Setting goals was the key for Watt

The NFL Scouting Combine is the ultimate job interview for more than 300 of the top college players. It's an opportunity to prove yourself in front of every NFL head coach, assistant coach, general manager, scout and just about everyone else involved in NFL football operations who descend upon Lucas Oil Stadium in Indianapolis.

With the Combine underway, current and former Steelers are sharing their thoughts on what their Combine experience was like. Everyone has a different take on it, what they liked, or didn't like, and it definitely gives insight into what the experience is about.

You don't have to be around T.J. Watt for long to know that when he sets goals, he darn sure is going to achieve them or go down swinging.

So, when he went to the NFL Scouting Combine in 2017, he was focused on one thing – being one of the best at his position in the drills.

"You need to go into the Combine having goals," said Watt. "You need to have personal goals, and goals of how high, how far you want to jump. Then you have to have goals of wanting to be in the top three of the main drills for you, that is how you open up eyes."

He opened eyes for sure with his performance. The three top drills Watt focused on were the broad jump, vertical jump and the 'L' or three-cone drill. He finished in a tie for first in the broad jump (10' 8"), was second in the three-cone drill (6.79 seconds) and tied for second in the vertical jump (37").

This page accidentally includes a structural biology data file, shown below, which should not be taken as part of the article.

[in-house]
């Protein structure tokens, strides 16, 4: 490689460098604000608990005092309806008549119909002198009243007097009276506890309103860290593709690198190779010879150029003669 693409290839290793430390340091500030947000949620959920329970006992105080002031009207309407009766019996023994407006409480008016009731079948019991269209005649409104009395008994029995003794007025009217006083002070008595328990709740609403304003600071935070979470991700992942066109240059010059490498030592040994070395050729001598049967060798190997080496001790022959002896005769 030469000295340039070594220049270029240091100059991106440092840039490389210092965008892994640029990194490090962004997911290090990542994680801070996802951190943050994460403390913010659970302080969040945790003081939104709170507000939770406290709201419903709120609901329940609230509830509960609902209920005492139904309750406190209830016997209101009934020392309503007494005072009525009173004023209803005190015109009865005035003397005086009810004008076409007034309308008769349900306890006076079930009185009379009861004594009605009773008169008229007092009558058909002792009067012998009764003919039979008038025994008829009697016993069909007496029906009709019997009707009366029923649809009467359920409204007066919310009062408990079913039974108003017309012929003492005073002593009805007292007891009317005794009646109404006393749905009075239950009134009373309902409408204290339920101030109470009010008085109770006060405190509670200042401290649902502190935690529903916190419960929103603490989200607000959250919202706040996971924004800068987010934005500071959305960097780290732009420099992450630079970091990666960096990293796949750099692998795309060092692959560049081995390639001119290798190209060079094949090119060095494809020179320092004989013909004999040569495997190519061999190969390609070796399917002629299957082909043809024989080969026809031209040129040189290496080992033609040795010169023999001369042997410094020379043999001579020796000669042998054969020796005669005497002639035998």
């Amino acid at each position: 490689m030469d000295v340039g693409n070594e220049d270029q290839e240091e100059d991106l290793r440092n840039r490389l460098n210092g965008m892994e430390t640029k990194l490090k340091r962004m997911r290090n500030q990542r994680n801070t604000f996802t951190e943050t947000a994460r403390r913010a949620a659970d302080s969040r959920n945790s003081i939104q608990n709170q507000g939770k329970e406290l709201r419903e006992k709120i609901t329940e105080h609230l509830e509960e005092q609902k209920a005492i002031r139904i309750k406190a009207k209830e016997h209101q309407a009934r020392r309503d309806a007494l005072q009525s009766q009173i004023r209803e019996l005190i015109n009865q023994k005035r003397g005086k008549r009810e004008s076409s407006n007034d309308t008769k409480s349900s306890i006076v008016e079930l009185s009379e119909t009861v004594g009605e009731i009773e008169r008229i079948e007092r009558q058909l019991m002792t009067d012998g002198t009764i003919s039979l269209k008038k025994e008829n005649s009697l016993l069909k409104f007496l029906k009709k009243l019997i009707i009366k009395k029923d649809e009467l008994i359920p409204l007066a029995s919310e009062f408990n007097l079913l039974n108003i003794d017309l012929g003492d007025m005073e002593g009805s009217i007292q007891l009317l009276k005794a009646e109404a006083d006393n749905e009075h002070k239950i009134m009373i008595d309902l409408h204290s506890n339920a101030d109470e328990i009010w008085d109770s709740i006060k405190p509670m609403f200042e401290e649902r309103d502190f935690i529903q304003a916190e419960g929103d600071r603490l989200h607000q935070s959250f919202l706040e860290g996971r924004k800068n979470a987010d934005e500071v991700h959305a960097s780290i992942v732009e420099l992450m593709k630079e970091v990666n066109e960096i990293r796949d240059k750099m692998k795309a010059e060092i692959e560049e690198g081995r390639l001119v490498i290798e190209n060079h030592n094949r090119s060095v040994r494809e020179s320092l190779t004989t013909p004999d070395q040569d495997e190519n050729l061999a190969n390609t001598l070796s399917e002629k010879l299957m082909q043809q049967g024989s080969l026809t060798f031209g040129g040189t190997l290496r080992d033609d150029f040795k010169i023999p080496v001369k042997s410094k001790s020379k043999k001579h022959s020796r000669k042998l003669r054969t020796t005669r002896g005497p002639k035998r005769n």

"It's just like a game," said Watt. "You know you trained so hard. You put in the most amount of work you could. You trained your whole life for this. You just let your natural abilities take over. I remember waiting for the broad jump and taking a deep breath and telling myself this is everything you trained for, just let it go. Your natural abilities need to take over here. If you trained hard and know you know in your heart you did everything you can to prepare yourself, I don't think you can have a single regret that day.

"You are going against the best there. You want to show your best self as much as possible. There is a thought of there is that guy, he made so many tackles, I watched his film in college, I can't believe I am here with him now. And you are like I have to compete against these guys, they are really good athletes and I trust myself to beat these guys. I thought if I can place in the top two or three off all these competitions, the 'L' drill, the broad jump, the high jump, that puts me in really good shape."

Watt was realistic when he went into the Combine. He knew his name brought him recognition, with his two older brothers, J.J. Watt and Derek Watt, already in the NFL. But what he loved about the Combine was it gave him the opportunity to set himself apart.

"I was a guy who went there, and a lot of people knew me because of my brothers," said Watt. "But I knew I was going to test well. I did all of that training stuff. My dad and my trainer here had me doing the 'L' drill and the broad jumps and high jumps since I was in seventh and eighth grade. I knew I was going to kill all of that stuff. It was just a matter of showing everyone else I could do it.